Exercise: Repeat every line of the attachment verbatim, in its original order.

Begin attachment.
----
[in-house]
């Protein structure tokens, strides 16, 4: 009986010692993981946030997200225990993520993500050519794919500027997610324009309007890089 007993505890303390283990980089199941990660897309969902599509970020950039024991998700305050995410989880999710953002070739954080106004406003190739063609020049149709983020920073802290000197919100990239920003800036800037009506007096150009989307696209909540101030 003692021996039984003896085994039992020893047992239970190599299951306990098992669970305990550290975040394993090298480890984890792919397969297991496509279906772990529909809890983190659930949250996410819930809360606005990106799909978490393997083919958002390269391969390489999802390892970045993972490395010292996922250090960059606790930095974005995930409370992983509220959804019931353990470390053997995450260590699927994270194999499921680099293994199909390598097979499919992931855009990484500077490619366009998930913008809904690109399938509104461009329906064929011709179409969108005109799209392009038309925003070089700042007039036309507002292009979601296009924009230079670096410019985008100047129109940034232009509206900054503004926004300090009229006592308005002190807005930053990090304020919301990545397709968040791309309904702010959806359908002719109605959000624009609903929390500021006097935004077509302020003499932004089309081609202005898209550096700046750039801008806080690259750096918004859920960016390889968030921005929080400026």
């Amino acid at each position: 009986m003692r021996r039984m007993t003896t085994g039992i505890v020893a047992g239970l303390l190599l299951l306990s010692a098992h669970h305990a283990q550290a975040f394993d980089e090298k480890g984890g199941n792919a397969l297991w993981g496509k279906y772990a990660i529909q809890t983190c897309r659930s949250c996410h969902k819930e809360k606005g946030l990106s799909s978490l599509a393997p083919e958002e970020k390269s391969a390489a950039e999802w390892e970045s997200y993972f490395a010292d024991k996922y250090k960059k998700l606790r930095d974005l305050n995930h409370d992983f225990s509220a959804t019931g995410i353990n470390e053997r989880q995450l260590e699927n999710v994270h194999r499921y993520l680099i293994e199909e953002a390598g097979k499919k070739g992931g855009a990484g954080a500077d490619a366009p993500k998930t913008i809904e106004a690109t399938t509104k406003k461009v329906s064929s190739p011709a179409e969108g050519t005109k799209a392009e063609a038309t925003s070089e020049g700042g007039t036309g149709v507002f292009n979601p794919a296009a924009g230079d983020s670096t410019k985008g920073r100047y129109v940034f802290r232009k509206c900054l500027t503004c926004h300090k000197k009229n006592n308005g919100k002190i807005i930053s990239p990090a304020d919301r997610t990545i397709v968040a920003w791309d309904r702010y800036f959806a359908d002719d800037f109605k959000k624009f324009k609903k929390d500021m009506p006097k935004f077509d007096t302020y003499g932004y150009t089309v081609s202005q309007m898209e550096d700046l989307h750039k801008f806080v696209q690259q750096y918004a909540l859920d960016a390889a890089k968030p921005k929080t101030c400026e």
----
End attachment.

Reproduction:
[in-house]
């Protein structure tokens, strides 16, 4: 009986010692993981946030997200225990993520993500050519794919500027997610324009309007890089 007993505890303390283990980089199941990660897309969902599509970020950039024991998700305050995410989880999710953002070739954080106004406003190739063609020049149709983020920073802290000197919100990239920003800036800037009506007096150009989307696209909540101030 003692021996039984003896085994039992020893047992239970190599299951306990098992669970305990550290975040394993090298480890984890792919397969297991496509279906772990529909809890983190659930949250996410819930809360606005990106799909978490393997083919958002390269391969390489999802390892970045993972490395010292996922250090960059606790930095974005995930409370992983509220959804019931353990470390053997995450260590699927994270194999499921680099293994199909390598097979499919992931855009990484500077490619366009998930913008809904690109399938509104461009329906064929011709179409969108005109799209392009038309925003070089700042007039036309507002292009979601296009924009230079670096410019985008100047129109940034232009509206900054503004926004300090009229006592308005002190807005930053990090304020919301990545397709968040791309309904702010959806359908002719109605959000624009609903929390500021006097935004077509302020003499932004089309081609202005898209550096700046750039801008806080690259750096918004859920960016390889968030921005929080400026």
């Amino acid at each position: 009986m003692r021996r039984m007993t003896t085994g039992i505890v020893a047992g239970l303390l190599l299951l306990s010692a098992h669970h305990a283990q550290a975040f394993d980089e090298k480890g984890g199941n792919a397969l297991w993981g496509k279906y772990a990660i529909q809890t983190c897309r659930s949250c996410h969902k819930e809360k606005g946030l990106s799909s978490l599509a393997p083919e958002e970020k390269s391969a390489a950039e999802w390892e970045s997200y993972f490395a010292d024991k996922y250090k960059k998700l606790r930095d974005l305050n995930h409370d992983f225990s509220a959804t019931g995410i353990n470390e053997r989880q995450l260590e699927n999710v994270h194999r499921y993520l680099i293994e199909e953002a390598g097979k499919k070739g992931g855009a990484g954080a500077d490619a366009p993500k998930t913008i809904e106004a690109t399938t509104k406003k461009v329906s064929s190739p011709a179409e969108g050519t005109k799209a392009e063609a038309t925003s070089e020049g700042g007039t036309g149709v507002f292009n979601p794919a296009a924009g230079d983020s670096t410019k985008g920073r100047y129109v940034f802290r232009k509206c900054l500027t503004c926004h300090k000197k009229n006592n308005g919100k002190i807005i930053s990239p990090a304020d919301r997610t990545i397709v968040a920003w791309d309904r702010y800036f959806a359908d002719d800037f109605k959000k624009f324009k609903k929390d500021m009506p006097k935004f077509d007096t302020y003499g932004y150009t089309v081609s202005q309007m898209e550096d700046l989307h750039k801008f806080v696209q690259q750096y918004a909540l859920d960016a390889a890089k968030p921005k929080t101030c400026e």